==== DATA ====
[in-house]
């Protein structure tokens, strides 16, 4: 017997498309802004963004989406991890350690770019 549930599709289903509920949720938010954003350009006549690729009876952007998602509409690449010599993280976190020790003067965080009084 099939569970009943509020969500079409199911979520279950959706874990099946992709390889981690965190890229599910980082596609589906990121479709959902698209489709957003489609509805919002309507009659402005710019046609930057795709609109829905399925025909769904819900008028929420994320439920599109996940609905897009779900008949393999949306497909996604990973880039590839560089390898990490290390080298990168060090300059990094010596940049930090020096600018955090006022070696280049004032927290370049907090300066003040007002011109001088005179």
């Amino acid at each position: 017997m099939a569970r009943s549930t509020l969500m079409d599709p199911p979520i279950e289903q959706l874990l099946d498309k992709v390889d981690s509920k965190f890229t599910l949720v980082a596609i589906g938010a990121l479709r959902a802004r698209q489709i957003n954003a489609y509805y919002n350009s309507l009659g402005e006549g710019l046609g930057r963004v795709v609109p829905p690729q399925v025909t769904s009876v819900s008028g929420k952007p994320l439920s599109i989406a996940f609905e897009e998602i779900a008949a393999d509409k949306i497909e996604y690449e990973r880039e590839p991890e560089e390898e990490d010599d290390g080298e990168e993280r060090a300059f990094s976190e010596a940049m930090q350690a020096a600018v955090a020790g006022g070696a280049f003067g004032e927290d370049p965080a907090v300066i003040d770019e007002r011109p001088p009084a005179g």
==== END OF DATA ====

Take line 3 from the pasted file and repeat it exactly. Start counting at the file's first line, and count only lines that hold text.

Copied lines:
């Amino acid at each position: 017997m099939a569970r009943s549930t509020l969500m079409d599709p199911p979520i279950e289903q959706l874990l099946d498309k992709v390889d981690s509920k965190f890229t599910l949720v980082a596609i589906g938010a990121l479709r959902a802004r698209q489709i957003n954003a489609y509805y919002n350009s309507l009659g402005e006549g710019l046609g930057r963004v795709v609109p829905p690729q399925v025909t769904s009876v819900s008028g929420k952007p994320l439920s599109i989406a996940f609905e897009e998602i779900a008949a393999d509409k949306i497909e996604y690449e990973r880039e590839p991890e560089e390898e990490d010599d290390g080298e990168e993280r060090a300059f990094s976190e010596a940049m930090q350690a020096a600018v955090a020790g006022g070696a280049f003067g004032e927290d370049p965080a907090v300066i003040d770019e007002r011109p001088p009084a005179g």